The true extent of the seismic changes rippling throughout the global subscriptions economy has been revealed after a report found that fully 20% of all streaming video subscriptions are now sold through bundling partnerships with telcos.

This growth in bundling has been driven by telcos long-term strategic desire to expand beyond their core data and voice services. And with consumers demanding ever greater flexibility and choice, it’s expected that this number is set to grow even further – to a quarter (25%) by 2028 – as the subscriptions market continues to evolve.

That’s according to a new report from independent analysts Omdia, compiled in partnership with Bango, which highlights the pivotal role telcos play in the growing subscriptions economy.

The report — Super Bundling: What telco leadership needs to know about securing a wider role in the subscriptions market — is based on one-to-one interviews with top decision-makers at telcos in Asia, Europe, and North America.

And it concludes that Super Bundling — which revolves around a centralized subscriber-centric subscriptions hub — is gaining real traction.

“Telco Super Bundling is a new kind of offering that is emerging allowing consumers to subscribe to a wide array of services via a single place, for easy management and content discovery, as well as price discounts,” said the report.

“Unlike tech-giants’ walled garden bundles, telco Super Bundling can span any number of services from any number of providers, on a pick-and-mix basis,” it said.

Super Bundling revenues set to soar

Omdia estimates that revenue from video, music and other subscription-based services sold via telcos will hit $24.8bn this year before almost doubling to $42.8bn in 2027 with streaming video-on-demand (SVOD) subscriptions now ranking as the number one bundle for telcos looking to boost acquisition and retention.

And while it predicts that this year 20% of online video subscriptions will be derived from telco bundling globally,  in regions such as Latin America and the Caribbean, Super Bundling is expected to make up nearly half.

At the end of March, Omdia identified over 1,600 partnerships in existence between telco companies and major streaming brands, with Paramount+, Disney+, HBO Max and Netflix among the brand leaders.

And it’s not just video services that look set to dominate. Non-video/music services — such as e-books, health and fitness, and education — look set to see revenues rocket from 4.8% in 2016 to 29% in 2027.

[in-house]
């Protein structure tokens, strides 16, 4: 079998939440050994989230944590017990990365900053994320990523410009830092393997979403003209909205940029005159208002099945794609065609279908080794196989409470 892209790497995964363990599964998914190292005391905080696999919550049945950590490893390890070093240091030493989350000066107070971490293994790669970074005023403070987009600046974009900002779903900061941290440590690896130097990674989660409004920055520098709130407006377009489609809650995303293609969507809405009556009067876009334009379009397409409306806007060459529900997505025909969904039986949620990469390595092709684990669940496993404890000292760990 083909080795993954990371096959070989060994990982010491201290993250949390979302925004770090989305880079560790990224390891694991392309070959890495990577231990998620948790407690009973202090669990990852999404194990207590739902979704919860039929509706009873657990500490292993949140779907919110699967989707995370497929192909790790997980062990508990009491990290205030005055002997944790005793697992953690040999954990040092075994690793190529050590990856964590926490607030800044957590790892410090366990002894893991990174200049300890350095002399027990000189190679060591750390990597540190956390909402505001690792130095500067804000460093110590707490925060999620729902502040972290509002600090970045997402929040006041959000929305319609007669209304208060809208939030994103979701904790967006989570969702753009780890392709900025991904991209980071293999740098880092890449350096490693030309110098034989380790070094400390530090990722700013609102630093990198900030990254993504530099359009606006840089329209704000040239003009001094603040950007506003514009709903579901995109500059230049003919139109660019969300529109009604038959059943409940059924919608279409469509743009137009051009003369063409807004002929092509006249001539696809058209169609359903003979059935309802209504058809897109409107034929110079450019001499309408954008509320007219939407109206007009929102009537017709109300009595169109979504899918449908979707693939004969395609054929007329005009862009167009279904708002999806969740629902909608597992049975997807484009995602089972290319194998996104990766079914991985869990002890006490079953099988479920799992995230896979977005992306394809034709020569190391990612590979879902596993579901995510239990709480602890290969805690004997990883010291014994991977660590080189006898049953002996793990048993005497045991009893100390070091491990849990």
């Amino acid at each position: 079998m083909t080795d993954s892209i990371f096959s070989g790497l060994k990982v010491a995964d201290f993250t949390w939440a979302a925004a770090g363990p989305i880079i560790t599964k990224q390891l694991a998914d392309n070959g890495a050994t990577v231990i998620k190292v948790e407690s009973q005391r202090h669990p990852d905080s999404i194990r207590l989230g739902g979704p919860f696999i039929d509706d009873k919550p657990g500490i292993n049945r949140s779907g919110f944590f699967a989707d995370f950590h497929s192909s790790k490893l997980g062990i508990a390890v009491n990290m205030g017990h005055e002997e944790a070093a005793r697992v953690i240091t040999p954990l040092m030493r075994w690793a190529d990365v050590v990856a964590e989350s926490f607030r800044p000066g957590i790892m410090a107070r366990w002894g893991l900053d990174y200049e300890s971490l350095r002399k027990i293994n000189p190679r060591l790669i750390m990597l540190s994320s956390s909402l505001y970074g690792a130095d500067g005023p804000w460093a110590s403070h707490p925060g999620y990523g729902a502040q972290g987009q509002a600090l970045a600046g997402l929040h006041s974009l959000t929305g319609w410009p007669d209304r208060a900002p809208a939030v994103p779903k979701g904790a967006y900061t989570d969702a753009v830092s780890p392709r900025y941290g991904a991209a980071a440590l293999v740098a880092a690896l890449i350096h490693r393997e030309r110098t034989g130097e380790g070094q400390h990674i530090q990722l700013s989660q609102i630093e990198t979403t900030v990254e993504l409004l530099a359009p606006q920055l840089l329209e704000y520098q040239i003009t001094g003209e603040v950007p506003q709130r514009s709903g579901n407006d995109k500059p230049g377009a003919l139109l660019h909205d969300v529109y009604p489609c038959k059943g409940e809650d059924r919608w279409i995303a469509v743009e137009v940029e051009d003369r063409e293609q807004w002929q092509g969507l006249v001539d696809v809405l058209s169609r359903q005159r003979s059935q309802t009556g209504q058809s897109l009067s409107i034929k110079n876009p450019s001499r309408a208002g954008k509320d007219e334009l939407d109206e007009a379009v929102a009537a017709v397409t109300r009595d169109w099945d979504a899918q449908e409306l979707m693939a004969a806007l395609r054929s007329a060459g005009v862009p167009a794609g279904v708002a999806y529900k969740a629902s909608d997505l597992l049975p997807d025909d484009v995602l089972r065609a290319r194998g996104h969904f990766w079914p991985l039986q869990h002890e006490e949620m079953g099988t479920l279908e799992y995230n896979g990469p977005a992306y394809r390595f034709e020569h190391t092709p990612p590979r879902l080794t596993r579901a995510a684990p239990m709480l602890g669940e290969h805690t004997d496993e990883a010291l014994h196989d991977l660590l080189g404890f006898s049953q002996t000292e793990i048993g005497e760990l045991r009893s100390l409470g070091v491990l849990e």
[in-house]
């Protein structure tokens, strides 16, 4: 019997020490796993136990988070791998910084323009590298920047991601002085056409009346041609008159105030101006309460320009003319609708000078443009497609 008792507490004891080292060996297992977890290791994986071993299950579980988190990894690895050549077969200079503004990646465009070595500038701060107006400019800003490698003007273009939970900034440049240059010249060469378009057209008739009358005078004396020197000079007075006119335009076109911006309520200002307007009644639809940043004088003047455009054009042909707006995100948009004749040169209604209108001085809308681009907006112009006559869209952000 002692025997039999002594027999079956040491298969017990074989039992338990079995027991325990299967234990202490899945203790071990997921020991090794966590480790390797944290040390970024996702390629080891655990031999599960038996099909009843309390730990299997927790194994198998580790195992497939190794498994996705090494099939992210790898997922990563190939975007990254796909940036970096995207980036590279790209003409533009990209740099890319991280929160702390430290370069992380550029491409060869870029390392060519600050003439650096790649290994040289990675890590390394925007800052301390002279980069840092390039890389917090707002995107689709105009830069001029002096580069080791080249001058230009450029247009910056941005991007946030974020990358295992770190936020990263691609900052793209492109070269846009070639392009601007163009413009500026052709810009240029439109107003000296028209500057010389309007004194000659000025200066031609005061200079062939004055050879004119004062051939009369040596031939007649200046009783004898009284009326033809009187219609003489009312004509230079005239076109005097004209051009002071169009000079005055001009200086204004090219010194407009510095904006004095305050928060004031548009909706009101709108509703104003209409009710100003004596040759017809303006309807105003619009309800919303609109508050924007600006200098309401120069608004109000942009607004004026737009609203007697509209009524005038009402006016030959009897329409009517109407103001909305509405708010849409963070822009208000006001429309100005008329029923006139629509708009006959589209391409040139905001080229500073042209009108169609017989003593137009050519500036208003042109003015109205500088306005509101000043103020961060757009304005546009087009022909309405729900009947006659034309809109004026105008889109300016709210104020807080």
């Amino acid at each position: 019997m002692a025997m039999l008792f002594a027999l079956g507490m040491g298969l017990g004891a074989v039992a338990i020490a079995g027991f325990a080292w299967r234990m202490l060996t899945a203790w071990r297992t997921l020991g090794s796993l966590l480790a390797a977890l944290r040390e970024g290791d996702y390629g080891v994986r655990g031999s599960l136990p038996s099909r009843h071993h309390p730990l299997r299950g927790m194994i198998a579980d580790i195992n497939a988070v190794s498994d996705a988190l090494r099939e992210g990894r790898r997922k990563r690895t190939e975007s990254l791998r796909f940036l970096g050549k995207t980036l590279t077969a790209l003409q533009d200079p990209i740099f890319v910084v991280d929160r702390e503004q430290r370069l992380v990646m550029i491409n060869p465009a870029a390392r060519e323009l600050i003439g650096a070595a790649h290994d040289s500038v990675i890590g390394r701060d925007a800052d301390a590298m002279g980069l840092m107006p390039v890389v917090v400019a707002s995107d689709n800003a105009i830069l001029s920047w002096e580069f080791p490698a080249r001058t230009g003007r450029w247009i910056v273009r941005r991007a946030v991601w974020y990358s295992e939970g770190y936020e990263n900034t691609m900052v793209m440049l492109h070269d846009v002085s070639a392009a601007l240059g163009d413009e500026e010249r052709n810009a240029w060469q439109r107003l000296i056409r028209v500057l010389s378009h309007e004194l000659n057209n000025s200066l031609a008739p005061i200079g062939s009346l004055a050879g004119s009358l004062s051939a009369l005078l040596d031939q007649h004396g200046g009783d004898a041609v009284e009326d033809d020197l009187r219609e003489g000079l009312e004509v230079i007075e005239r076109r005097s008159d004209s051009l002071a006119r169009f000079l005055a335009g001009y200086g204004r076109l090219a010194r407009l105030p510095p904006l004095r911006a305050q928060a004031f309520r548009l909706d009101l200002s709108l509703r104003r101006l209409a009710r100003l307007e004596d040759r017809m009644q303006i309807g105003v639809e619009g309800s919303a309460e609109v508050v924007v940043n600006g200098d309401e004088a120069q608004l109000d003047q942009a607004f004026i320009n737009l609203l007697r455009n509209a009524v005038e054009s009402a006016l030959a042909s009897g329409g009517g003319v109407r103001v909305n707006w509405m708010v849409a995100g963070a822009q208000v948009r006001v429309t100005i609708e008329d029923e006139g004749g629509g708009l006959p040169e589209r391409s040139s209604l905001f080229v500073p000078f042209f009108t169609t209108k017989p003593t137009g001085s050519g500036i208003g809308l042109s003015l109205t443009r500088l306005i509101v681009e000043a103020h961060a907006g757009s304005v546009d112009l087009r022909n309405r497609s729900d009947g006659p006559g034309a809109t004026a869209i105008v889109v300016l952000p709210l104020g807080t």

By increasing the breadth and depth of services that telcos can offer to customers, Super Bundling gives them a uniquely powerful ability to drive deeper customer engagement.

Omdia’s assessment is based on years of insightful industry analysis, during which time telcos have become major distributors of video and music streaming subscriptions. It argues that Super Bundling is now a major weapon in their armory as they look to address consumer churn and falling consumer revenues (ARPU). 

Indeed, Super Bundling opens up major new opportunities for telcos to drive deeper consumer engagement. With greater breadth and depth of subscriptions services available, Super Bundling gives telcos the powerful ability to easily create multi-service bundles that can be tailored to a huge range of customer-centric and personalized to interest segments.

Super Bundling is key to customer acquisition and retention

For those looking to address these issues, Super Bundling provides a cost-effective way for telcos and subscription providers to acquire new users.

All this comes as the global subscription streaming market is expected to grow by a sizable $268 billion, an 81% increase, within the next three years.

“There are compelling market drivers for Super Bundling,” said the report, “not least consumer subscription fatigue and telcos’ dire need to differentiate and boost revenue.

“Not only can it be a churn buster – the more services telcos get customers to subscribe to, the more stickiness they create – but can also turn into a revenue stream in its own right,” it said.

The analysis is clear. By bundling streaming subscriptions with their core offerings, telcos can position themselves at the center of this high-growth, high-value market.

But with Super Bundling expected to grab an ever larger share of the market, telcos are warned not to delay investment or risk falling by the wayside.

“Telcos should not allow CAPEX constraints to stop them from rolling out fully-fledged super bundling services,” said the report. “They should [instead] look for software-as-a-service (SaaS) solutions.

“The technology that SaaS vendors bring to the table tends to be more sophisticated and tried and tested than anything telcos can build in-house, and far quicker to deploy,” said Omdia in a nod to the giant strides already made by industry leaders such as Bango, technology is already used by telcos including Verizon and Optus.

By plugging into Bango’s Super Bundling network, subscription providers get instant access to millions of potential customers — for the cost of one easy integration — and instant visibility to all of the telco’s customers.

Click here to download your copy of Super Bundling: What telco leadership needs to know about securing a wider role in the subscriptions market.

You can find out more about Bango Super Bundling here.